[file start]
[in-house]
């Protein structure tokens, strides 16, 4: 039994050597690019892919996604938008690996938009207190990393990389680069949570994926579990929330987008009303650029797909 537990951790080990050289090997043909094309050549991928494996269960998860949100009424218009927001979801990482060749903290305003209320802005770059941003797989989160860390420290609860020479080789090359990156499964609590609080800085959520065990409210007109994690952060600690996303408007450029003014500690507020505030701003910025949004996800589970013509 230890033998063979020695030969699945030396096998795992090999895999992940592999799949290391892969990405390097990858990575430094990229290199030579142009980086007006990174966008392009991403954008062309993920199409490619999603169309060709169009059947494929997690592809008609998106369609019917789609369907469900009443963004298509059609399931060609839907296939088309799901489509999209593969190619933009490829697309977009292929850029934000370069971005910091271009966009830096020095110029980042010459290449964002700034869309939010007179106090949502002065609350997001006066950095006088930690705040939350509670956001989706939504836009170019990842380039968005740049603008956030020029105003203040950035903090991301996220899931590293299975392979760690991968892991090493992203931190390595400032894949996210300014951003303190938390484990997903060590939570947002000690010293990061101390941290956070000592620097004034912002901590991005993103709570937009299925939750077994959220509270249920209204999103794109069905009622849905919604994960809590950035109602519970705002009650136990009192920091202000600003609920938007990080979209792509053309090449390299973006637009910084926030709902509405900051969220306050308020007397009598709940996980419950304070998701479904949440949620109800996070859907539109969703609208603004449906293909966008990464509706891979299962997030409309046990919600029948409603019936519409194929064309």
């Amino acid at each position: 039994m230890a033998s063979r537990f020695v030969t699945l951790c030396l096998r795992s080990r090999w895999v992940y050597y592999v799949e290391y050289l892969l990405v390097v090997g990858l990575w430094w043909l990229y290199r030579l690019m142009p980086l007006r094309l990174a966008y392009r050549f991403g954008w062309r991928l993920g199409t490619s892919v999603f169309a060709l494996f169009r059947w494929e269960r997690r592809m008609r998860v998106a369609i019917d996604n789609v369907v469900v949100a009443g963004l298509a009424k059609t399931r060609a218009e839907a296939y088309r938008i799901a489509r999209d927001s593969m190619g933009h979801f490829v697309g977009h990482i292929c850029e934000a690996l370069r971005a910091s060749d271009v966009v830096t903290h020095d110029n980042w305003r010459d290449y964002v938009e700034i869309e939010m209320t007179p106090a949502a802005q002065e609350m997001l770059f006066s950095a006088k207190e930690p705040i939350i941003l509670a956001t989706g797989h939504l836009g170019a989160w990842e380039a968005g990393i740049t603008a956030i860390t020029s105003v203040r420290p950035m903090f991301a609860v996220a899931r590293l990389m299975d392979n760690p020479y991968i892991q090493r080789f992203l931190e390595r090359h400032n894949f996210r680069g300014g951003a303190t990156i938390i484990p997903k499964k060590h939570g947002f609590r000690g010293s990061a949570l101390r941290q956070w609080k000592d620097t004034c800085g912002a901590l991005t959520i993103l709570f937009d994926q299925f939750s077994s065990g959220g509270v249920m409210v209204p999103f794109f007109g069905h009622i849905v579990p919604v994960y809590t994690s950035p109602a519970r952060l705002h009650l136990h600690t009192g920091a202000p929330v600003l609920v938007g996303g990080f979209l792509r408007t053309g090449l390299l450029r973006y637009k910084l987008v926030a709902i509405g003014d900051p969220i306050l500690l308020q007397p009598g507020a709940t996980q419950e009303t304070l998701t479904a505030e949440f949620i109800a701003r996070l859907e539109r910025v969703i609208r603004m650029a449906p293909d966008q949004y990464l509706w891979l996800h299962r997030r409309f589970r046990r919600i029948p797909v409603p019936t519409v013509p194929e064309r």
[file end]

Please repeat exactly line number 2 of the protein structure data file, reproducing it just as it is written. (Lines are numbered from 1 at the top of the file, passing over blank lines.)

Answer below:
């Protein structure tokens, strides 16, 4: 039994050597690019892919996604938008690996938009207190990393990389680069949570994926579990929330987008009303650029797909 537990951790080990050289090997043909094309050549991928494996269960998860949100009424218009927001979801990482060749903290305003209320802005770059941003797989989160860390420290609860020479080789090359990156499964609590609080800085959520065990409210007109994690952060600690996303408007450029003014500690507020505030701003910025949004996800589970013509 230890033998063979020695030969699945030396096998795992090999895999992940592999799949290391892969990405390097990858990575430094990229290199030579142009980086007006990174966008392009991403954008062309993920199409490619999603169309060709169009059947494929997690592809008609998106369609019917789609369907469900009443963004298509059609399931060609839907296939088309799901489509999209593969190619933009490829697309977009292929850029934000370069971005910091271009966009830096020095110029980042010459290449964002700034869309939010007179106090949502002065609350997001006066950095006088930690705040939350509670956001989706939504836009170019990842380039968005740049603008956030020029105003203040950035903090991301996220899931590293299975392979760690991968892991090493992203931190390595400032894949996210300014951003303190938390484990997903060590939570947002000690010293990061101390941290956070000592620097004034912002901590991005993103709570937009299925939750077994959220509270249920209204999103794109069905009622849905919604994960809590950035109602519970705002009650136990009192920091202000600003609920938007990080979209792509053309090449390299973006637009910084926030709902509405900051969220306050308020007397009598709940996980419950304070998701479904949440949620109800996070859907539109969703609208603004449906293909966008990464509706891979299962997030409309046990919600029948409603019936519409194929064309």